Beijing hits back over rare earths
Beijing stepped up its rebuttal of accusations that it broke global trade rules by restricting exports of key industrial materials known as rare earths, amid an ongoing trade dispute with the United States, the European Union and Japan.
It also provided its own estimate for the mainland's rare earths reserves for the first time in an industry development white paper published by the State Council, or China's cabinet, yesterday.
'China's restriction on mining of rare earths is aimed at protecting its environment and resources, which is in compliance with global trade rules,' Gao Yunhu, deputy director of the Ministry of Industry and Information Technology's rare earths office, said in Beijing.
The paper said the mainland had an estimated 18.59 million tonnes, or 23 per cent of the world's rare earth resources, compared to the United States Geological Survey's (USGS) estimate of 36 million tonnes, or 36 per cent of the global total.
Office director Jia Yinsong said the USGS did not disclose the source of its data in its estimate of the mainland's resources, which raised questions about the data's comprehensiveness.
The estimate in the white paper was backed by Ministry of Land and Resources' surveys, Jia said.
Fan Guohe, a Shanghai-based analyst at Phillip Securities, said the ministry's data might be more reliable since the US data might not be supported by data collection in the field.
The US, EU and Japan complained to the World Trade Organisation in March, alleging Beijing restricted free trade by imposing export quotas on rare earths, a group of 17 chemical elements that are relatively abundant but not often found in high enough concentrations to justify exploitation.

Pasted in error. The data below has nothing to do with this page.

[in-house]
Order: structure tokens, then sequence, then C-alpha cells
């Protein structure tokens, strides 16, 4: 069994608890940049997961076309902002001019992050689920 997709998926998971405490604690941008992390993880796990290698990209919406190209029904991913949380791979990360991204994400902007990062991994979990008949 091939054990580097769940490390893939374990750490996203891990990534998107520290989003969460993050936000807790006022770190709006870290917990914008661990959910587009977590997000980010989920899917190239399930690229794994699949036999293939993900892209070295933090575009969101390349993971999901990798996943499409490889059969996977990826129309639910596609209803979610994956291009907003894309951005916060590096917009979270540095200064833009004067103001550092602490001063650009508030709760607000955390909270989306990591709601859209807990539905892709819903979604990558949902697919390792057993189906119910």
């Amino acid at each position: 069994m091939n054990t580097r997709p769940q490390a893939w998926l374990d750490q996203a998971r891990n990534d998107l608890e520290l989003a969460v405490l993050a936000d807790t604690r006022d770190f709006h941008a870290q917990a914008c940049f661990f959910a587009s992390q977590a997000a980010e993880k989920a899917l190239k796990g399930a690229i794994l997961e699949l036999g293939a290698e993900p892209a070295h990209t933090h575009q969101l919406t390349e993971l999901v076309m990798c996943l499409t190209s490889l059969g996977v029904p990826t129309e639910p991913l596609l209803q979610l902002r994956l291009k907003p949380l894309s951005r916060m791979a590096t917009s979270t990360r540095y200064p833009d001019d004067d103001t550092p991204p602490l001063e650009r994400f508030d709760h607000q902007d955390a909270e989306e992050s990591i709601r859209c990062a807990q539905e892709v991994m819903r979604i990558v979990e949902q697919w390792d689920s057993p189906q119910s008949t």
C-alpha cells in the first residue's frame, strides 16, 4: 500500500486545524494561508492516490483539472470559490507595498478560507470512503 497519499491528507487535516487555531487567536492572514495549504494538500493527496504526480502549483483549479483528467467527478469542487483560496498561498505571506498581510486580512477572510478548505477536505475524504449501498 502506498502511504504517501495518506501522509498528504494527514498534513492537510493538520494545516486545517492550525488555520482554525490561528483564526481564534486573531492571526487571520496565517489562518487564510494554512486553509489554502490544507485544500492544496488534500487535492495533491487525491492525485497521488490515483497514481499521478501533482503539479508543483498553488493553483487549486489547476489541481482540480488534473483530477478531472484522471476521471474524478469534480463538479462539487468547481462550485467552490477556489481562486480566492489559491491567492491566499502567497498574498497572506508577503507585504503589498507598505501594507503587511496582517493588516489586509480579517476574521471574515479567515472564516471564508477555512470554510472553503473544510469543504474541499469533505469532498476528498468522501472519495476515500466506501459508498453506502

The dispute over rare earths has made media headlines partly because China's export restriction is seen as a bargaining chip against Japan and the US on political issues, and because rare earths are increasingly used in hi-tech electronic appliances like mobile phones and flat-screen televisions, and clean energy products like wind turbines and electric car batteries.
Despite the sharp price gains in 2009 and 2010, the paper said average prices of rare earths only rose by 2.5 times between 2000 and 2010, compared to 4.4 times for gold, 4.1 times for copper and 4.8 times for iron ore.
This was because rare earth prices fell precipitously between 2000 and 2005 due to overexploitation and lax environmental regulation on the mainland, it added.
Analysts said the trade dispute would take years to resolve and by then large-scale overseas mines would be re-opened or built to address global tight supply, which saw prices soar 1.2 to 14-fold in 2010. China cut export quotas from 65,609 tonnes in 2005 to 30,184 tonnes last year.
It also imposed a moratorium on issuing new mining licences between 2009 and 2015, as it drives consolidation of the fragmented sector, remedies wasteful mining practices and tightens implementation of environmental protection rules.